<The situation in Ukraine is intensifying day by day. The situation in Ukraine is becoming more and more intense every day. It is said that “Putin’s Palace,” which was exposed by dissidents, may be one of the potential evacuation sites during the war . Mr. Fumitaro Kuroi looks back on the grand scale and the inside of the building.>
Alexei Nawarinuy, a Russian dissident activist who was nearly poisoned by the Russian Federal Security Service (FSB) in August 2020 and treated in Germany. On January 17 of the following year, he boldly returned to his native Russia. He was immediately arrested at the airport upon arrival.
In response, demonstrations calling for his release were held in various parts of Russia on January 23. The demonstrations took place in more than 100 cities, and the authorities of the Putin regime declared them “unauthorized and illegal rallies” and suppressed them. Although the authorities had arrested pro-Nawarinui activists in advance of the rallies and deployed police forces throughout the country on the day of the demonstrations, people still took to the streets in sub-zero temperatures and shouted their support for Nawarinui.
A “mansion” larger than the inside of the Yamanote Line was discovered.
The anti-Putin protests gained so much momentum at this time partly because of the impact of Nawarinui’s group’s revelation on January 19, 2021, of President Putin’s “secret palace” in the Black Sea resort area.
The mansion, with a total cost of 140 billion yen, covers 7,800 hectares, an area larger than the inside of the Yamanote Line, and includes an indoor skating rink, a casino, and a theater. It was also introduced that a single brush for washing toilets costs about 90,000 yen.
It’s a grand palace, but of course the source of the funds is problematic. The money is supposed to have come from Putin’s close associates and their relatives, but in essence, the money was illicitly accumulated by taking advantage of his position as president.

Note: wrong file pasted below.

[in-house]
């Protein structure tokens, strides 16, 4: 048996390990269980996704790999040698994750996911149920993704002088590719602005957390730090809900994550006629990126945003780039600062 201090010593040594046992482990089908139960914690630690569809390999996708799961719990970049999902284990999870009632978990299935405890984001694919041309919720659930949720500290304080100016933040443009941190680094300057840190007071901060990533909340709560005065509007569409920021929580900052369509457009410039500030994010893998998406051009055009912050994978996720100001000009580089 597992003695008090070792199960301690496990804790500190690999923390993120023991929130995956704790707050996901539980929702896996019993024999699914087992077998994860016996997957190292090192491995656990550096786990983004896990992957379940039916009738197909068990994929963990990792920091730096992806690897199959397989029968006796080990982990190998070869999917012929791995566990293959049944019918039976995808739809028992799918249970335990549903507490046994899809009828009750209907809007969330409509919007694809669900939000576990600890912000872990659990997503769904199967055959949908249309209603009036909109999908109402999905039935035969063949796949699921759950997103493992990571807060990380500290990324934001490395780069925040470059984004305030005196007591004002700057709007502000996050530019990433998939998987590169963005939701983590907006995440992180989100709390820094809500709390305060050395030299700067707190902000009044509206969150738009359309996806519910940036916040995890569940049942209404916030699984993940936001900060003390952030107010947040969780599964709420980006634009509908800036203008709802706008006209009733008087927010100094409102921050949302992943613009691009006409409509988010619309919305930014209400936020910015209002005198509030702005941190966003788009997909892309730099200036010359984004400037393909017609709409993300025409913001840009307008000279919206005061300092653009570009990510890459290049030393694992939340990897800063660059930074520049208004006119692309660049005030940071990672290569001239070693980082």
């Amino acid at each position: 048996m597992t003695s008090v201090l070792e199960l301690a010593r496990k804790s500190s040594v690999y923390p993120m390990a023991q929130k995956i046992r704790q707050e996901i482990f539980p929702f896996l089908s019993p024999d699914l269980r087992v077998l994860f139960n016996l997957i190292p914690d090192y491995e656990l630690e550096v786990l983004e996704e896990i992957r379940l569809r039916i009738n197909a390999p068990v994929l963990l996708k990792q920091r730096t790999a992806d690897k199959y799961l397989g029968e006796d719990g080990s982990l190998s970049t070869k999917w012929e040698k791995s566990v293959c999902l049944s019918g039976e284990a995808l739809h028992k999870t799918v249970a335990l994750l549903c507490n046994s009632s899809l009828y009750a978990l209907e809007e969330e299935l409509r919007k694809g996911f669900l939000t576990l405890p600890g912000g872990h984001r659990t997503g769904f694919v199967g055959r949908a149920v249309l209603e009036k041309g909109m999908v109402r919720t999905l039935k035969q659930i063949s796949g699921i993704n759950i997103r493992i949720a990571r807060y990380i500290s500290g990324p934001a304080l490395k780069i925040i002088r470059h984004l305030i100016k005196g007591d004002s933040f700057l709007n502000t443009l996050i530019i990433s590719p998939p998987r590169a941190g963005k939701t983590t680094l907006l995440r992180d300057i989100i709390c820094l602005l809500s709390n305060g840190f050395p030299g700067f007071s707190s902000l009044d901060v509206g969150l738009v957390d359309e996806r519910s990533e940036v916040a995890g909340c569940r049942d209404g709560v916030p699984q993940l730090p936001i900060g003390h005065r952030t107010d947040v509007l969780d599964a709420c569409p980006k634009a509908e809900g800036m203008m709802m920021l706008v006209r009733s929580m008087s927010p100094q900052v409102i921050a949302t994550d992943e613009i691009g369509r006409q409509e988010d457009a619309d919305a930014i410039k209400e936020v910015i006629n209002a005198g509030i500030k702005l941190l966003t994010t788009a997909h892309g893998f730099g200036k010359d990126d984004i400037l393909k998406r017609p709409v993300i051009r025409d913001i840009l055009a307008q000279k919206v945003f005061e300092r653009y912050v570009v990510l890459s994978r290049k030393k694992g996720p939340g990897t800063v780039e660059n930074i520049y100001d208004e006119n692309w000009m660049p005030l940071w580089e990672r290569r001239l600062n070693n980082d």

Putin’s regime is a highly dictatorial one that suppresses opposition, but its foundation is not a dictatorship or authoritarian system but a democratic electoral system. Although the Putin regime has also obstructed Nawariny’s bid for the presidency, both the president and lawmakers are elected by universal suffrage. . Not a few Russian citizens have supported President Putin.
Thorough control of press and online information
As soon as he assumed the presidency, Vladimir Putin immediately began working with his colleagues in the intelligence community to oust the nascent conglomerates. The first target was Vladimir Gushinsky, the so-called media magnate, who was arrested in June 2000. Vladimir Putin’s regime Since then, it has controlled the domestic press. Media employees and managers critical of the Putin regime were fired, and independent media journalists were sometimes assassinated and sometimes died under suspicious circumstances. ..
Boris Berezovsky, the largest conglomerate of the Yeltsin era, fled the country in November 2000 and later defective to the United Kingdom, where he died. suspiciously in 2013.
In many cases, these expulsions of emerging conglomerates were actually just the transfer of interests to Putin’s inner circle, but such events were rarely reported in the country.
In March 2019, Putin’s regime has been “brainwashing” the public with populist policies and guiding public opinion through information control. They even passed a law.
This is the authorities to efficiently eliminate information that is unfavorable to Putin’s regime by declaring that it is fake. Criticism and condemnation of Putin’s presidency could also be suppressed as disrespectful to the state. This is the perfection of complete control.
Putin has used these methods to cultivate loyalty to the president, and has acted as the de facto “führer” with full authority over the country. However, last year’s demonstrations and the unveiling of the hidden palace revealed that the president was using his power to line his own pockets and oppress the people of Russia without just cause.
Putin did not invade Ukraine to boost his approval ratings. If Putin wants to rule by force to any extent, there is no denying the possibility that he will tamper with the democratic system itself in the future. In other words, more politics of fear.
<Kuroi Buntaro: Born in 1963. Military journalist. Based in Moscow, New York, and Cairo, he has covered many conflict zones. During the Gorbachev-Yeltsin period, he lived in Moscow and covered the conflict for a long period of time. Author of numerous books on military and intelligence-related topics. His latest book, ” Reading and understanding with super geopolitics! The World Situation in Turmoil: A Taboo Atlas Book” (Takarajima-sha)
This article is a reorganized version of “Scoop: Russia’s Fraying Edge of Oppression Exposed by Anti-Putin Palace Demonstrations,” which was originally published on January 26, 2021.
Interview and text： Buntaro Kuroi